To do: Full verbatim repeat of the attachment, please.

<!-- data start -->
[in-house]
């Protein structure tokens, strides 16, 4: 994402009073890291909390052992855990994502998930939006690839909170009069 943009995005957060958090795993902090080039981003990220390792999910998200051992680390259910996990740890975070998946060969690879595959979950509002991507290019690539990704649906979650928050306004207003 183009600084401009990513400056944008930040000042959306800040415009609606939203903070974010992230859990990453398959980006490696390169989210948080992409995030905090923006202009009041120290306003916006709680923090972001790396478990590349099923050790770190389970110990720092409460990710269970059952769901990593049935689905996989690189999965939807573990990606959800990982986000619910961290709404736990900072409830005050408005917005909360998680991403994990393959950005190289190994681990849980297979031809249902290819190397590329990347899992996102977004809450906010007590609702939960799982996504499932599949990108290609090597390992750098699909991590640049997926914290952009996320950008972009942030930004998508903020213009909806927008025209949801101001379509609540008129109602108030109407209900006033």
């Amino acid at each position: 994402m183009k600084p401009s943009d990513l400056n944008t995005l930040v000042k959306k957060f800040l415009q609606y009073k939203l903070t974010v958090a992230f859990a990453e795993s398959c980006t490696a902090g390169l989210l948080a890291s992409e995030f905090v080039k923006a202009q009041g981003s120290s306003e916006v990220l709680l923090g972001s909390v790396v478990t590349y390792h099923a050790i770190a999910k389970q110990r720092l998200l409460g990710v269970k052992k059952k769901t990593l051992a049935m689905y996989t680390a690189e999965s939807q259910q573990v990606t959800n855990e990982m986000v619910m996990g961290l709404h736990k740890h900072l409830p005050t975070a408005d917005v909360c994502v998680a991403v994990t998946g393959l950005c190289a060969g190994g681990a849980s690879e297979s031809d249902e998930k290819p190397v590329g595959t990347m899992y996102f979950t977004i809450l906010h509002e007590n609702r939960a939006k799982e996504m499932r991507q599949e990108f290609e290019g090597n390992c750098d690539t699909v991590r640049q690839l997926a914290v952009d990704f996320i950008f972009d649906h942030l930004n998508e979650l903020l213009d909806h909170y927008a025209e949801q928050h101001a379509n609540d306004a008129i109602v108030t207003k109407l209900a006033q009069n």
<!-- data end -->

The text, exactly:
[in-house]
């Protein structure tokens, strides 16, 4: 994402009073890291909390052992855990994502998930939006690839909170009069 943009995005957060958090795993902090080039981003990220390792999910998200051992680390259910996990740890975070998946060969690879595959979950509002991507290019690539990704649906979650928050306004207003 183009600084401009990513400056944008930040000042959306800040415009609606939203903070974010992230859990990453398959980006490696390169989210948080992409995030905090923006202009009041120290306003916006709680923090972001790396478990590349099923050790770190389970110990720092409460990710269970059952769901990593049935689905996989690189999965939807573990990606959800990982986000619910961290709404736990900072409830005050408005917005909360998680991403994990393959950005190289190994681990849980297979031809249902290819190397590329990347899992996102977004809450906010007590609702939960799982996504499932599949990108290609090597390992750098699909991590640049997926914290952009996320950008972009942030930004998508903020213009909806927008025209949801101001379509609540008129109602108030109407209900006033």
């Amino acid at each position: 994402m183009k600084p401009s943009d990513l400056n944008t995005l930040v000042k959306k957060f800040l415009q609606y009073k939203l903070t974010v958090a992230f859990a990453e795993s398959c980006t490696a902090g390169l989210l948080a890291s992409e995030f905090v080039k923006a202009q009041g981003s120290s306003e916006v990220l709680l923090g972001s909390v790396v478990t590349y390792h099923a050790i770190a999910k389970q110990r720092l998200l409460g990710v269970k052992k059952k769901t990593l051992a049935m689905y996989t680390a690189e999965s939807q259910q573990v990606t959800n855990e990982m986000v619910m996990g961290l709404h736990k740890h900072l409830p005050t975070a408005d917005v909360c994502v998680a991403v994990t998946g393959l950005c190289a060969g190994g681990a849980s690879e297979s031809d249902e998930k290819p190397v590329g595959t990347m899992y996102f979950t977004i809450l906010h509002e007590n609702r939960a939006k799982e996504m499932r991507q599949e990108f290609e290019g090597n390992c750098d690539t699909v991590r640049q690839l997926a914290v952009d990704f996320i950008f972009d649906h942030l930004n998508e979650l903020l213009d909806h909170y927008a025209e949801q928050h101001a379509n609540d306004a008129i109602v108030t207003k109407l209900a006033q009069n």